Underdeterminations of Consciousness in Quantum Mechanics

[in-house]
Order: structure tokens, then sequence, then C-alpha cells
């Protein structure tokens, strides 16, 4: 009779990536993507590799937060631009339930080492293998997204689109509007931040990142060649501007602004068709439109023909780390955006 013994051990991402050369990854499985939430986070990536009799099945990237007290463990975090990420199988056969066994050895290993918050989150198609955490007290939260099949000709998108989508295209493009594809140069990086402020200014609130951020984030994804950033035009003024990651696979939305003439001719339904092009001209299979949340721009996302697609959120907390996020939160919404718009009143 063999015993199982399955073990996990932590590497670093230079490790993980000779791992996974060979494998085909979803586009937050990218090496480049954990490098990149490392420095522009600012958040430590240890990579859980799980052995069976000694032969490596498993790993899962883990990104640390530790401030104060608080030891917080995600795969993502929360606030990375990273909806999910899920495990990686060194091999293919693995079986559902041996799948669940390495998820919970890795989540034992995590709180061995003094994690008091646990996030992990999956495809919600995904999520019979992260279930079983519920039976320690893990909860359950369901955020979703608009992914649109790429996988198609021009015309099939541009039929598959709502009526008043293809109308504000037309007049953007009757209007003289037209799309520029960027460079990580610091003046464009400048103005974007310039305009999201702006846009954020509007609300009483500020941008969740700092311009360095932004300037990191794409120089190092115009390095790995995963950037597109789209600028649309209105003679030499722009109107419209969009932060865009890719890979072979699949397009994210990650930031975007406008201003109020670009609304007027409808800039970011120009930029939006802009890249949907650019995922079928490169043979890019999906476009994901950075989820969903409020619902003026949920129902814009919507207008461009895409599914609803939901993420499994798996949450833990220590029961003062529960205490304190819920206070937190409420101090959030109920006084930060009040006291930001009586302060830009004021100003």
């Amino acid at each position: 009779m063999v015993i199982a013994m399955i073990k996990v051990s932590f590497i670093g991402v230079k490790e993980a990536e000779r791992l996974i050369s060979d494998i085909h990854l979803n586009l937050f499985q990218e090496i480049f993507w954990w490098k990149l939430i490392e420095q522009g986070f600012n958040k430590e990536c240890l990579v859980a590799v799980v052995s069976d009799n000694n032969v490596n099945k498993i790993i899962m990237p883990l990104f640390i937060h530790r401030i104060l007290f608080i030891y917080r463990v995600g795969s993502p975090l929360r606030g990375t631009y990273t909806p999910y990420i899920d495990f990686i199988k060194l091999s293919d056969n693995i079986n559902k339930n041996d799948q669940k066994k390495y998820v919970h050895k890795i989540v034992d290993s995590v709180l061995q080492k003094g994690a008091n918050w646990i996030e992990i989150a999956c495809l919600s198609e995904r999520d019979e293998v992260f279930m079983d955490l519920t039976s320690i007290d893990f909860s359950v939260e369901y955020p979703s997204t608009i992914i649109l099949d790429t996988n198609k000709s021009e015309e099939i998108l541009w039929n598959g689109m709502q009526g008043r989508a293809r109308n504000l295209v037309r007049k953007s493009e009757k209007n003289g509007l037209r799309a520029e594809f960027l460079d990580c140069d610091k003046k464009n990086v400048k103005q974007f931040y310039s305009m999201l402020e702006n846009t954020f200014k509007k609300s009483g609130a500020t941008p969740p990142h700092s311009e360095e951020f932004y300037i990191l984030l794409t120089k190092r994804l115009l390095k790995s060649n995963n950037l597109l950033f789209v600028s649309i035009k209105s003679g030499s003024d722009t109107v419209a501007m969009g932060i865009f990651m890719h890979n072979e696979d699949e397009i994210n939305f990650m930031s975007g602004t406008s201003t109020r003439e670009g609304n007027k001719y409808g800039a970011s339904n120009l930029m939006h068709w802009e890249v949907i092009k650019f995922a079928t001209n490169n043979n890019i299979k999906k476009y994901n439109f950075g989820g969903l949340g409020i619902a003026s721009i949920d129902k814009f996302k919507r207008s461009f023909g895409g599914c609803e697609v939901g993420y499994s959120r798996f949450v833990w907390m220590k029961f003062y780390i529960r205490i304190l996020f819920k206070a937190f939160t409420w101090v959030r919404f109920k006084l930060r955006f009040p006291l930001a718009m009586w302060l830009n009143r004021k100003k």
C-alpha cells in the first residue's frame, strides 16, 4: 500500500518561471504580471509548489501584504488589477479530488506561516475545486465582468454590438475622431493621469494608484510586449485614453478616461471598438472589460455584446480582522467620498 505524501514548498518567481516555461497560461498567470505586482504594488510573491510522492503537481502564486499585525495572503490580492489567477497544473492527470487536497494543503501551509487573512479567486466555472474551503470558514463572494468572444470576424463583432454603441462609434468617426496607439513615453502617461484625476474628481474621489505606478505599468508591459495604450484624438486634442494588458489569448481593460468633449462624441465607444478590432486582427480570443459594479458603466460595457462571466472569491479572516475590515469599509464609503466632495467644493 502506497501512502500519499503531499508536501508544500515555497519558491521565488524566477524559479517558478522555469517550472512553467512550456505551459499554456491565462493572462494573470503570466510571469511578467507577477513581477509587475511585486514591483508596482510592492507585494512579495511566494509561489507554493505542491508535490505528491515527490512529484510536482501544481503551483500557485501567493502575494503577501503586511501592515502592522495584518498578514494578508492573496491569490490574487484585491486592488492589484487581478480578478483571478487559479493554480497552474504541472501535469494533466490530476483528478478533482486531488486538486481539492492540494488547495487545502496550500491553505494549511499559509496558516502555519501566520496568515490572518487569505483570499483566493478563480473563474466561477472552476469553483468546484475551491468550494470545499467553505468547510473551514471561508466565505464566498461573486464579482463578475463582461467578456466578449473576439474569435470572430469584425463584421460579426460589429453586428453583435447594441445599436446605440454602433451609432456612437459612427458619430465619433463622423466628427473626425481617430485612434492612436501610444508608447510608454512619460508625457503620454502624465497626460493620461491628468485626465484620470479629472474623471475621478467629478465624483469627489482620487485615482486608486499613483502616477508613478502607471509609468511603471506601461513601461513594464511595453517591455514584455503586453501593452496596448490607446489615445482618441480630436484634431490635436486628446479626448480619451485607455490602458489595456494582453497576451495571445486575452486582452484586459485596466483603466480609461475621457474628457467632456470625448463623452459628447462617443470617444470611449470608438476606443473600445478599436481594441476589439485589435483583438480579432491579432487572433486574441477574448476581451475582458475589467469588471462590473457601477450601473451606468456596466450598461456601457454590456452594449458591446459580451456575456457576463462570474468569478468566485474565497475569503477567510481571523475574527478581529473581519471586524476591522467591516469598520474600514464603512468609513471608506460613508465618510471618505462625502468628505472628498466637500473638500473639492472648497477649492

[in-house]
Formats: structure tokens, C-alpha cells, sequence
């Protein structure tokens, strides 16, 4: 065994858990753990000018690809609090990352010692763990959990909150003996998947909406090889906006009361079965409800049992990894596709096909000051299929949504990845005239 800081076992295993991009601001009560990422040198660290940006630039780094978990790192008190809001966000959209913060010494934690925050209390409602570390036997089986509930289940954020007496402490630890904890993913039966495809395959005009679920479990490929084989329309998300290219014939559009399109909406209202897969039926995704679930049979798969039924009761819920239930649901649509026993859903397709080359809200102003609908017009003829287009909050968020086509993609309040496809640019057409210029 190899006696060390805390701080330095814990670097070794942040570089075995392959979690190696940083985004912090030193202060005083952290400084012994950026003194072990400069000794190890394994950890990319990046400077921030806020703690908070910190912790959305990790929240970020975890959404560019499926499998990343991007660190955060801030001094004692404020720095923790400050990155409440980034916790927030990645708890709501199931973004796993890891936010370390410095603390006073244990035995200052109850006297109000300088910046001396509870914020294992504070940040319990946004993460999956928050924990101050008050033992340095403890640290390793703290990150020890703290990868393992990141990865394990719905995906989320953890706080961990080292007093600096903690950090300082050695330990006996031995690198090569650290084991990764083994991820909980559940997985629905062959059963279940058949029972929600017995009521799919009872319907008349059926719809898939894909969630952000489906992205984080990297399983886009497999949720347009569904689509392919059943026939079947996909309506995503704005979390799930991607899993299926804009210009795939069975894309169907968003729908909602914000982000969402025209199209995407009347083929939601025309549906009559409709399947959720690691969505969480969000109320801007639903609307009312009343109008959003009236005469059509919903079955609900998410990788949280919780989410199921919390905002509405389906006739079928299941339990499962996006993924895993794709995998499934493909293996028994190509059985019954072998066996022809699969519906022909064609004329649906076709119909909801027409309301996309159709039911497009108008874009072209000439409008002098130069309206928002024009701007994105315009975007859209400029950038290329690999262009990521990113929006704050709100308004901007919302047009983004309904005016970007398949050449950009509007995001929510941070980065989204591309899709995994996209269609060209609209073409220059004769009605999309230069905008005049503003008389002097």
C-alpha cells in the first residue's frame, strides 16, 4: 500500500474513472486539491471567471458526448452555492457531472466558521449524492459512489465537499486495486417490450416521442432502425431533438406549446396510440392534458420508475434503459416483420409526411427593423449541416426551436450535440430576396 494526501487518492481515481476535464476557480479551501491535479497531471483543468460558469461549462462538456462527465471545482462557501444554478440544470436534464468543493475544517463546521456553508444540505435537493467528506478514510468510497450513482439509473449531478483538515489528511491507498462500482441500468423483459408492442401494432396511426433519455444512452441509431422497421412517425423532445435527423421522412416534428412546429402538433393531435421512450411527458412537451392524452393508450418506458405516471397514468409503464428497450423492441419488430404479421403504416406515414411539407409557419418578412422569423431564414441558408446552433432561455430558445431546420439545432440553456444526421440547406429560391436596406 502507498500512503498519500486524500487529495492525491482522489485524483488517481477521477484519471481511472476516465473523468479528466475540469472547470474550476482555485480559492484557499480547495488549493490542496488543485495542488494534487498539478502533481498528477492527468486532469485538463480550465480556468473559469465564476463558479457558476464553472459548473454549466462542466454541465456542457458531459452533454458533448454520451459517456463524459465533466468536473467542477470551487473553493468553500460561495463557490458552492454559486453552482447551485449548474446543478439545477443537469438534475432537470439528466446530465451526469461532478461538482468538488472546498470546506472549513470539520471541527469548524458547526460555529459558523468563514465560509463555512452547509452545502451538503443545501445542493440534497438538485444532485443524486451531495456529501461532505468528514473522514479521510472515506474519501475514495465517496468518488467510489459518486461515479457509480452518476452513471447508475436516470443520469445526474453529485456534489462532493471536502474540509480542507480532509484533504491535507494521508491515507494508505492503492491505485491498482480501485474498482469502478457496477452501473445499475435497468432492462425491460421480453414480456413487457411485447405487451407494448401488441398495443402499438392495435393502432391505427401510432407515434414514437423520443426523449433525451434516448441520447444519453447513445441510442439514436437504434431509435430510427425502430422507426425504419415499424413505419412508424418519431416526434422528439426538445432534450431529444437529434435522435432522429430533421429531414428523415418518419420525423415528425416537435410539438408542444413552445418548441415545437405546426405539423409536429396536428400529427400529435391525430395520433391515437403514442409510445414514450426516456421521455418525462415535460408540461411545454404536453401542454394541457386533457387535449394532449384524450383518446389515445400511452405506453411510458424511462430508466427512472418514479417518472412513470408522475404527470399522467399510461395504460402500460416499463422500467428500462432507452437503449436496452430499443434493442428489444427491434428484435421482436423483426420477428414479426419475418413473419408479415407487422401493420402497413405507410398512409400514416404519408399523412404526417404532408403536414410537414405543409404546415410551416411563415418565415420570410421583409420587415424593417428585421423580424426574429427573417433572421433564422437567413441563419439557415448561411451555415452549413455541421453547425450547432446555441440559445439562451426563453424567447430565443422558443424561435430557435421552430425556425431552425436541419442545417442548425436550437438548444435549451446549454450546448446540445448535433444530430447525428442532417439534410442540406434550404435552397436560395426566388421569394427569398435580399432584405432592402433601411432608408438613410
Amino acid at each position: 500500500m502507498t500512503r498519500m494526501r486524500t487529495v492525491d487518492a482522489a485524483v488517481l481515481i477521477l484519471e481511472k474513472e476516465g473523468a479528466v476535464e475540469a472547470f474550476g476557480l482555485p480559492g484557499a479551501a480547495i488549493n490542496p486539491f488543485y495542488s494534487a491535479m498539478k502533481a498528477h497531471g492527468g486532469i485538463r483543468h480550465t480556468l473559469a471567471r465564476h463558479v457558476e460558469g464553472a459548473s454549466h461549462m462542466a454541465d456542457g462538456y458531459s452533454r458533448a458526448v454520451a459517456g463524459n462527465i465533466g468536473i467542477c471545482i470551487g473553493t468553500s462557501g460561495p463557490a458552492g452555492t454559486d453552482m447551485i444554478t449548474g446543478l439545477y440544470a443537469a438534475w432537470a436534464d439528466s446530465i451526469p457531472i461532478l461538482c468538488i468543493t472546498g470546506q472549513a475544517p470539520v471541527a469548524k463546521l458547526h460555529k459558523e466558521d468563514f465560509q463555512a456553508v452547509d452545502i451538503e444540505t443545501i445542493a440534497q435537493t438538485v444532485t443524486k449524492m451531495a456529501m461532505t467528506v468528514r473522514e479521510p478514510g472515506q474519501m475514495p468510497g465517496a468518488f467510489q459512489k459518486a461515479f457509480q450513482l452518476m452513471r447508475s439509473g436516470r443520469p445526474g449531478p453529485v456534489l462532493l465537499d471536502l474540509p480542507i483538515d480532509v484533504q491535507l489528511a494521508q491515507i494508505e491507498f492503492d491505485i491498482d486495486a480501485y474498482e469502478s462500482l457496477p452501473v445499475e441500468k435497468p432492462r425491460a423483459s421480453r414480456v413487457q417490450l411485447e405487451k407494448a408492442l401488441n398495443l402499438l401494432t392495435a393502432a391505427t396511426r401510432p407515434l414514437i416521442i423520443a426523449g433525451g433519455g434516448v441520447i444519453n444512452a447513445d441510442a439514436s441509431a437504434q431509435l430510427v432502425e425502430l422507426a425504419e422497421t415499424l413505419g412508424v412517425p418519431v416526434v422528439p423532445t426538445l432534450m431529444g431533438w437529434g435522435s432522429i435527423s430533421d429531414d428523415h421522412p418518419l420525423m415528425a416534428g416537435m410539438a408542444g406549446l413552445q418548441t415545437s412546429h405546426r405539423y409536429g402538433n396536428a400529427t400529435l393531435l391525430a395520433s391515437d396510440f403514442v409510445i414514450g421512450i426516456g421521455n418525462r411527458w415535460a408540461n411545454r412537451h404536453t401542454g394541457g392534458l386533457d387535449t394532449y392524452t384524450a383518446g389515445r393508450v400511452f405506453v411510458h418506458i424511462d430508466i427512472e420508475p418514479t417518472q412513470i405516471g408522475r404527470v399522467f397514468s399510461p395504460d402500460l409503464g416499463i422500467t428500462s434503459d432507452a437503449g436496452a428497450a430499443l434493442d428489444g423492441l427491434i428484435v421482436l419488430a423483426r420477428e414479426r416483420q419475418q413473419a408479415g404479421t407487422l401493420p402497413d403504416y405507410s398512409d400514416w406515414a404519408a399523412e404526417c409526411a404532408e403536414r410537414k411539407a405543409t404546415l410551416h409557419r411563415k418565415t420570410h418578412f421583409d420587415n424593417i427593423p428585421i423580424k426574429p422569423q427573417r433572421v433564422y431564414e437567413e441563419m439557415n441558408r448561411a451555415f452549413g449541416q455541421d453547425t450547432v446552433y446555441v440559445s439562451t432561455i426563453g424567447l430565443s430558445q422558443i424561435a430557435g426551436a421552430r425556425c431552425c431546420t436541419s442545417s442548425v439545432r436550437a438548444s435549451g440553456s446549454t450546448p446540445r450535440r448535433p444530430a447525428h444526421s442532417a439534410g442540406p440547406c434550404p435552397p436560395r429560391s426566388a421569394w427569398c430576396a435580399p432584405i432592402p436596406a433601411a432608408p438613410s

AbstractMetaphysical underdetermination arises when we are not able to decide, by purely theoretical criteria, between competing interpretations of scientific theories with different metaphysical commitments. This is the case in which non-relativistic quantum mechanics (QM) founds itself in. Among several available interpretations, there is the interpretation which states that the interaction with the conscious mind of a human observer causes a change in the dynamics of quantum objects undergoing from indefinite to definite states. This is, in a nutshell, the received view of the consciousness causes the collapse hypothesis (CCCH), which is the basis for a set of interpretations known as subjectivistic interpretations of QM. Here we propose a further distinction between three levels of metaphysical underdetermination within the discussion related to the interpretations of QM: the first level, described above, concerns the general framework of interpretations of QM (where CCCH is a option among several others, and which is not addressed here); the second one emerges within a particular set of interpretations (namely, CCCH), and the third one from two possible approaches to a particular branch of this set of interpretations. We suggest breaking the last two using metaphysical arguments. As a general result, we have been able to rule out the dualist approach of CCCH (though we cannot rule it out empirically) and to realize that the only viable phenomenological approach to CCCH is the eidetic one.
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